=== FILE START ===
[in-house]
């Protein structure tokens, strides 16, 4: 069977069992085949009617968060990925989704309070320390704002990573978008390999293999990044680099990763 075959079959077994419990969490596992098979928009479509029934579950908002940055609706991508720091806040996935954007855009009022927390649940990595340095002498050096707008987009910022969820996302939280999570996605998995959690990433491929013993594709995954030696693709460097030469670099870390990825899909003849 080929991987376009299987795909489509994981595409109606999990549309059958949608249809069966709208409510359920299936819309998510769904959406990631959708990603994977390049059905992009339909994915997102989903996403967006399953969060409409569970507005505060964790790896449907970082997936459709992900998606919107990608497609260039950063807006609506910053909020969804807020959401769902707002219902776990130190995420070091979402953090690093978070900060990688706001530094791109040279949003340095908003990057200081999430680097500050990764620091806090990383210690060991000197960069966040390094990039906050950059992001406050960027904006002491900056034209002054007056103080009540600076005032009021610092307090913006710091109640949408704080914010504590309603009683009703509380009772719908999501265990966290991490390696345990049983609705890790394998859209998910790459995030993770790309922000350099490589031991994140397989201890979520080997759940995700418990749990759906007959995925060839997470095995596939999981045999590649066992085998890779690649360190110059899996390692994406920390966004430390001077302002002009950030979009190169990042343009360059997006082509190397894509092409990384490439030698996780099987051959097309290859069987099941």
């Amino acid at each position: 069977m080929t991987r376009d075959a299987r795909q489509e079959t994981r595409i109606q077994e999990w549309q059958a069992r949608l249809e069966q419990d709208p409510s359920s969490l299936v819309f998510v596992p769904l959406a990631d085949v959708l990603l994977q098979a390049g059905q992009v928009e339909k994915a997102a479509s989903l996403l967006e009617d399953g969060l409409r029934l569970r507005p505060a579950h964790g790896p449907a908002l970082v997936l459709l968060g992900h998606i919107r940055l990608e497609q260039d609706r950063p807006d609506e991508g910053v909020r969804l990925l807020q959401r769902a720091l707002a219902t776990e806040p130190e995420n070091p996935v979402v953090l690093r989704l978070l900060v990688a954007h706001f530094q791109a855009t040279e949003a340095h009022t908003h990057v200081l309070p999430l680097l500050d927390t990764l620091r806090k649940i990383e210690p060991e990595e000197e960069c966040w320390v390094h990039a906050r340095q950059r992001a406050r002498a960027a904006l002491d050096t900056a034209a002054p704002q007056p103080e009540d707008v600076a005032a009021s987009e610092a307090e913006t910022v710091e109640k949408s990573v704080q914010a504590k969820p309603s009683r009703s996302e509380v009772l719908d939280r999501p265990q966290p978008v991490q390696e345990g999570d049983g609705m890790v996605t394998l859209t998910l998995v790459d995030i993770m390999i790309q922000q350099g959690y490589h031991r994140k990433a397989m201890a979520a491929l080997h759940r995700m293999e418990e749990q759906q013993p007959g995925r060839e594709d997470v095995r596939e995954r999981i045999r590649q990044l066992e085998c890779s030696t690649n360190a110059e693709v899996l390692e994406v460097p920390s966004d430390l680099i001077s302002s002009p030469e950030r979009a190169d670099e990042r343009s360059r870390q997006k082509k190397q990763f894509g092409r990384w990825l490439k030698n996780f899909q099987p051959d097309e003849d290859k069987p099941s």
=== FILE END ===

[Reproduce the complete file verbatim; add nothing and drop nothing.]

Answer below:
[in-house]
């Protein structure tokens, strides 16, 4: 069977069992085949009617968060990925989704309070320390704002990573978008390999293999990044680099990763 075959079959077994419990969490596992098979928009479509029934579950908002940055609706991508720091806040996935954007855009009022927390649940990595340095002498050096707008987009910022969820996302939280999570996605998995959690990433491929013993594709995954030696693709460097030469670099870390990825899909003849 080929991987376009299987795909489509994981595409109606999990549309059958949608249809069966709208409510359920299936819309998510769904959406990631959708990603994977390049059905992009339909994915997102989903996403967006399953969060409409569970507005505060964790790896449907970082997936459709992900998606919107990608497609260039950063807006609506910053909020969804807020959401769902707002219902776990130190995420070091979402953090690093978070900060990688706001530094791109040279949003340095908003990057200081999430680097500050990764620091806090990383210690060991000197960069966040390094990039906050950059992001406050960027904006002491900056034209002054007056103080009540600076005032009021610092307090913006710091109640949408704080914010504590309603009683009703509380009772719908999501265990966290991490390696345990049983609705890790394998859209998910790459995030993770790309922000350099490589031991994140397989201890979520080997759940995700418990749990759906007959995925060839997470095995596939999981045999590649066992085998890779690649360190110059899996390692994406920390966004430390001077302002002009950030979009190169990042343009360059997006082509190397894509092409990384490439030698996780099987051959097309290859069987099941």
């Amino acid at each position: 069977m080929t991987r376009d075959a299987r795909q489509e079959t994981r595409i109606q077994e999990w549309q059958a069992r949608l249809e069966q419990d709208p409510s359920s969490l299936v819309f998510v596992p769904l959406a990631d085949v959708l990603l994977q098979a390049g059905q992009v928009e339909k994915a997102a479509s989903l996403l967006e009617d399953g969060l409409r029934l569970r507005p505060a579950h964790g790896p449907a908002l970082v997936l459709l968060g992900h998606i919107r940055l990608e497609q260039d609706r950063p807006d609506e991508g910053v909020r969804l990925l807020q959401r769902a720091l707002a219902t776990e806040p130190e995420n070091p996935v979402v953090l690093r989704l978070l900060v990688a954007h706001f530094q791109a855009t040279e949003a340095h009022t908003h990057v200081l309070p999430l680097l500050d927390t990764l620091r806090k649940i990383e210690p060991e990595e000197e960069c966040w320390v390094h990039a906050r340095q950059r992001a406050r002498a960027a904006l002491d050096t900056a034209a002054p704002q007056p103080e009540d707008v600076a005032a009021s987009e610092a307090e913006t910022v710091e109640k949408s990573v704080q914010a504590k969820p309603s009683r009703s996302e509380v009772l719908d939280r999501p265990q966290p978008v991490q390696e345990g999570d049983g609705m890790v996605t394998l859209t998910l998995v790459d995030i993770m390999i790309q922000q350099g959690y490589h031991r994140k990433a397989m201890a979520a491929l080997h759940r995700m293999e418990e749990q759906q013993p007959g995925r060839e594709d997470v095995r596939e995954r999981i045999r590649q990044l066992e085998c890779s030696t690649n360190a110059e693709v899996l390692e994406v460097p920390s966004d430390l680099i001077s302002s002009p030469e950030r979009a190169d670099e990042r343009s360059r870390q997006k082509k190397q990763f894509g092409r990384w990825l490439k030698n996780f899909q099987p051959d097309e003849d290859k069987p099941s």